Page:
It’s been seven years since William Gibson reinvented himself as a contemporary literary author. Best known as a science fiction writer and the reluctant grandfather of the cyberpunk movement, Gibson has never been comfortable with the prescient abilities ascribed to him. He has ever looked at the present under a finer lens than most authors.
His newest work, Zero History, may be the first novel written for the iPhone/iPad generation. The internet predicted in his landmark 1984 book Neuromancer is the perfect companion to his latest novel, given the encyclopedic quality of his references. One senses the invisible tag cloud surrounding his always-mesmerizing sentences. (While reading, I very much wished to tap my finger on an unfamiliar bit of historical detritus and be directed to the Wiki page explaining it.) Zero History is awash in interesting pop culture and historical name-checks. From Constructivist artists seventy-years dead to the specific beat of the reggae tune “Draw the Breaks,” such effort might be slightly daunting for a newcomer to Gibson’s work, but the rich underlying subtext is well worth the Googling.
Taking place after his last novel, Spook Country, Zero History catches up with two characters from that book, between whom Gibson toggles. Hollis Henry, a former alt-rock star with cult status, joins Russian-language specialist, and former Ativan addict, Milgrim. The two embark on the apparent finale of what online fandom has coined “The Bigend Trilogy” (so named for the eponymous Belgian marketing magnate who looms over the entire series as prime motivator and sometime antagonist.) This time out, Bigend tasks Hollis and Milgrim with finding the unknown maker of a very fine, fetishistic and secret denim fashion line known as Gabriel Hounds.
Having lost much of her savings in the economic crash of 2008, and recently split with her daredevil boyfriend Garreth, Hollis agrees to work once again for Bigend. This, despite her better judgment, as Bigend is, more or less, Big Brother’s mischievous little brother. Milgrim, meanwhile, owes his sobriety to Bigend, who paid for his treatment at an experimental Swiss clinic that couples cognitive therapy with multiple blood transfusions. While Bigend finds Milgrim useful due to his relative anonymity and “eye for detail,” it becomes clear that Milgrim is more of a personal, existential project. After waking up from ten years of sedative-induced oblivion, Milgrim is the “zero history” of the title.
As Hollis and Milgrim pursue the mysterious maker of Gabriel Hounds, they are drawn into a strange, post-marketing world of anti-buzz where penguin-shaped reconnaissance drones are piloted by iPhone apps, ex-special forces operatives are hot for military clothing contracts as a way of legitimatizing arms dealings, and secret brands constitute the next form of exclusivity.
In a world that has become all too deluged with information, the very lack of information, an absence of actual branding becomes the most sought-after marketing platform imaginable. But, conscious of what happens to secrets that go public, Hollis must ask herself if she wants to turn the maker of Gabriel Hounds over to Bigend. Nothing Bigend touches stays a secret long.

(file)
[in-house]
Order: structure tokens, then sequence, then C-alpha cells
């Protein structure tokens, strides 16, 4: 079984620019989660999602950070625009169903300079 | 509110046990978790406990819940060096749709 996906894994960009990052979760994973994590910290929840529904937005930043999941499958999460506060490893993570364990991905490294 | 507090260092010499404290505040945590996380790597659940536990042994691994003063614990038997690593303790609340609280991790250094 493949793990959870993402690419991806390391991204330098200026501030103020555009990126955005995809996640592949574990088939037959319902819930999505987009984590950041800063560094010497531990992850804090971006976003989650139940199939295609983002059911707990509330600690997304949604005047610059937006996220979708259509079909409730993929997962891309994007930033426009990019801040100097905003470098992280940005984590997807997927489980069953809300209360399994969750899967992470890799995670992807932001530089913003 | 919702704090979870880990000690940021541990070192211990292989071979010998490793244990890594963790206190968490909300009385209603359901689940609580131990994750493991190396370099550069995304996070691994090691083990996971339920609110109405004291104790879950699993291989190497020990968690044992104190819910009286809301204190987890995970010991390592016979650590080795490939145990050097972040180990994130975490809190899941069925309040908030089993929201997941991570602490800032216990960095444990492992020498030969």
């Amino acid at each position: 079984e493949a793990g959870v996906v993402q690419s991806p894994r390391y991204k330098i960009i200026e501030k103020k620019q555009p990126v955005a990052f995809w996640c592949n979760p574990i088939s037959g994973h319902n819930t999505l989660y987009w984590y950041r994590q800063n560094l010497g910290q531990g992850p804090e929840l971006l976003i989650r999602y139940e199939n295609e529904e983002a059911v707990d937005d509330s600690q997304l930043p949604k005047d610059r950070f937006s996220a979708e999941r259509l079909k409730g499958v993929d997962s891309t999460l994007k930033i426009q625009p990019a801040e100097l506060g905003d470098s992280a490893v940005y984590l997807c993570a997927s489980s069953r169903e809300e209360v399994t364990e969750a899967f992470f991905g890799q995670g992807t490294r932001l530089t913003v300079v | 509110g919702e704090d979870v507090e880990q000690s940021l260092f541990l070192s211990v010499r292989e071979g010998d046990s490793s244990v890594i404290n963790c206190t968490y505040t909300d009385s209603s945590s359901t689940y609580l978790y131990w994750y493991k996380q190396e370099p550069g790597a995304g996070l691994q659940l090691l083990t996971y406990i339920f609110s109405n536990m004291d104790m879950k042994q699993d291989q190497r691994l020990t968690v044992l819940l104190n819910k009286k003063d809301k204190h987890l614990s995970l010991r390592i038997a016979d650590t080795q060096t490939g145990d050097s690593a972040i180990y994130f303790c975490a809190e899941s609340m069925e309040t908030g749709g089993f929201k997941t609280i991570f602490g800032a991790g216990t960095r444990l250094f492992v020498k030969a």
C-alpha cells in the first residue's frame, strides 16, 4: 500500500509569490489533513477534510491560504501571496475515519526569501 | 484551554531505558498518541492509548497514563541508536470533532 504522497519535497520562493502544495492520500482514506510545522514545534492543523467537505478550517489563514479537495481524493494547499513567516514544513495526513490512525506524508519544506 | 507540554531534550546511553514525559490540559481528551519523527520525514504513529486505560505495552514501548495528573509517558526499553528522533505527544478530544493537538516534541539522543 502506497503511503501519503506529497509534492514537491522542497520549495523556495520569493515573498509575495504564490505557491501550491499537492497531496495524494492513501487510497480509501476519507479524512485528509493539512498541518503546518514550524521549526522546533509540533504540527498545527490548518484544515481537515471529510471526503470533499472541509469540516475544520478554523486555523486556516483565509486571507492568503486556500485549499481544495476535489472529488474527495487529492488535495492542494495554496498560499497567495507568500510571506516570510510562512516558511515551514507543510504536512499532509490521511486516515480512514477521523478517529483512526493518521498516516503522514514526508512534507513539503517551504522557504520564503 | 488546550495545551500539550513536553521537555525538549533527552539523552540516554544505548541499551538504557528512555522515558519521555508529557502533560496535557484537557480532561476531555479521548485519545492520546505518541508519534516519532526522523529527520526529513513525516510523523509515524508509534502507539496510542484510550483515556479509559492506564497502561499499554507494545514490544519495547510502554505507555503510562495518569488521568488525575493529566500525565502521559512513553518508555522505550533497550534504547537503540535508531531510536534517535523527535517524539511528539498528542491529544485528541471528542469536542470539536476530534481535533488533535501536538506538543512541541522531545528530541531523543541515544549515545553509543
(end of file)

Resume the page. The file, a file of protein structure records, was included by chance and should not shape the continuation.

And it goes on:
Around a seemingly straightforward plot, Gibson spins a collage of curios where found objects become poetry and quiet, human moments are tenser and more revelatory than the labyrinthine movements of the story. “Garreth. Whom, she now obliquely accepted, in the descending bronze elevator booth, she did truly love. Replacing this swiftly, however, before the jolt announced the Odeon’s lobby.”
Gibson combines a taught, winding thriller with a literary Cornell Box of lonely objects and lonely characters. Each of them is recalled from the dust-bins of history, reified and re-imagined as something new, something with “zero history.”
As in the final books of his previous trilogies, Gibson suggests we are on the cusp of a paradigmatic shift. Something is moving, secretly, under the variegated and omnipresent currents of the world and Bigend seems somehow to be at the center. Hollis observes, “I think something about Bigend condenses things, pulls them together…” Indeed, Bigend is a magnet, a conjurer for the the new century, and Gibson intimates he’s about to become something even more.
Where Hollis and Milgrim are motivated by private needs, Bigend orchestrates complex plans simply, “because he can.” This is perhaps the most terrifying aspect of his nature. He is a force, haunting the dreams of those who run the world, a spectral sigil of the new century, herald of the ultimate zeitgeist.
Yet there is hope, there are spots, secret hotels and mystery brands that Bigend cannot get at. There are, Gibson suggests, places inside (or perhaps outside) the ever-connected present where the sincere appreciation of style and substance find purchase. There are objects which drown down centuries, whose purposes now seem almost quaint—and among them sometimes lies the possibility of finding genuine selfhood amongst the avatars of the world.
Gibson’s book demarcates an end to a strange decade. Free, hopefully, of the recent mediated baggage of terrorism, political manipulation and ubiquitous branding, his protagonists are able to move forward into the rest of this young century. The closing pages serve as a sort of goodbye and suggest that Gibson might be moving on too, toward whatever setting, whatever temporal locale his next imaginings might take him. I’ll follow. I couldn’t not.
Chris Lites holds a B.A. and is currently working on his masters in creative writing at DePaul University. He is marketing a novel and wishing he majored in welding. Contact him here.